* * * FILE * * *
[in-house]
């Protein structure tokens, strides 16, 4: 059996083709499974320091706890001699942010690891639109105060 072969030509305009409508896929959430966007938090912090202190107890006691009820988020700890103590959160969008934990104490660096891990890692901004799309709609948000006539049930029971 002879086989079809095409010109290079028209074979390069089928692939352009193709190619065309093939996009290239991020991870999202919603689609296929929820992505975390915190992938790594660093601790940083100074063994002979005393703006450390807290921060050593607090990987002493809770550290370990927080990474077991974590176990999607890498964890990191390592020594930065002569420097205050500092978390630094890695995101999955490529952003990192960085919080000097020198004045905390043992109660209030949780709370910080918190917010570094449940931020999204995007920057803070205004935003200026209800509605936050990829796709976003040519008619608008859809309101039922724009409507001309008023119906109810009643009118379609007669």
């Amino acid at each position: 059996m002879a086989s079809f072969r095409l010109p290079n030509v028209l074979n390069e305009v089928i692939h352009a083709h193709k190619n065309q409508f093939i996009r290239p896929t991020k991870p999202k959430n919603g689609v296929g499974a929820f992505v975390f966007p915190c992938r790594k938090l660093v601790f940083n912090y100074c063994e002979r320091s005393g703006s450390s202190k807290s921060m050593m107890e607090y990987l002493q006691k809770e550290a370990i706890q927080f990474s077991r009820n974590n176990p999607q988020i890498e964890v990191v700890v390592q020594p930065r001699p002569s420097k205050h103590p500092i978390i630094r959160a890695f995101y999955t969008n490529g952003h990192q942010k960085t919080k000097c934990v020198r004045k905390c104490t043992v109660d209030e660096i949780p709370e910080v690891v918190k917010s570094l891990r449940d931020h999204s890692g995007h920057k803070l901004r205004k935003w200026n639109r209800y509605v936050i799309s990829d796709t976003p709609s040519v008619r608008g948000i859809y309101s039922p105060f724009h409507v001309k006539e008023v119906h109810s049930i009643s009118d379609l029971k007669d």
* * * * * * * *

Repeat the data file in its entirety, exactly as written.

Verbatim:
[in-house]
């Protein structure tokens, strides 16, 4: 059996083709499974320091706890001699942010690891639109105060 072969030509305009409508896929959430966007938090912090202190107890006691009820988020700890103590959160969008934990104490660096891990890692901004799309709609948000006539049930029971 002879086989079809095409010109290079028209074979390069089928692939352009193709190619065309093939996009290239991020991870999202919603689609296929929820992505975390915190992938790594660093601790940083100074063994002979005393703006450390807290921060050593607090990987002493809770550290370990927080990474077991974590176990999607890498964890990191390592020594930065002569420097205050500092978390630094890695995101999955490529952003990192960085919080000097020198004045905390043992109660209030949780709370910080918190917010570094449940931020999204995007920057803070205004935003200026209800509605936050990829796709976003040519008619608008859809309101039922724009409507001309008023119906109810009643009118379609007669």
């Amino acid at each position: 059996m002879a086989s079809f072969r095409l010109p290079n030509v028209l074979n390069e305009v089928i692939h352009a083709h193709k190619n065309q409508f093939i996009r290239p896929t991020k991870p999202k959430n919603g689609v296929g499974a929820f992505v975390f966007p915190c992938r790594k938090l660093v601790f940083n912090y100074c063994e002979r320091s005393g703006s450390s202190k807290s921060m050593m107890e607090y990987l002493q006691k809770e550290a370990i706890q927080f990474s077991r009820n974590n176990p999607q988020i890498e964890v990191v700890v390592q020594p930065r001699p002569s420097k205050h103590p500092i978390i630094r959160a890695f995101y999955t969008n490529g952003h990192q942010k960085t919080k000097c934990v020198r004045k905390c104490t043992v109660d209030e660096i949780p709370e910080v690891v918190k917010s570094l891990r449940d931020h999204s890692g995007h920057k803070l901004r205004k935003w200026n639109r209800y509605v936050i799309s990829d796709t976003p709609s040519v008619r608008g948000i859809y309101s039922p105060f724009h409507v001309k006539e008023v119906h109810s049930i009643s009118d379609l029971k007669d």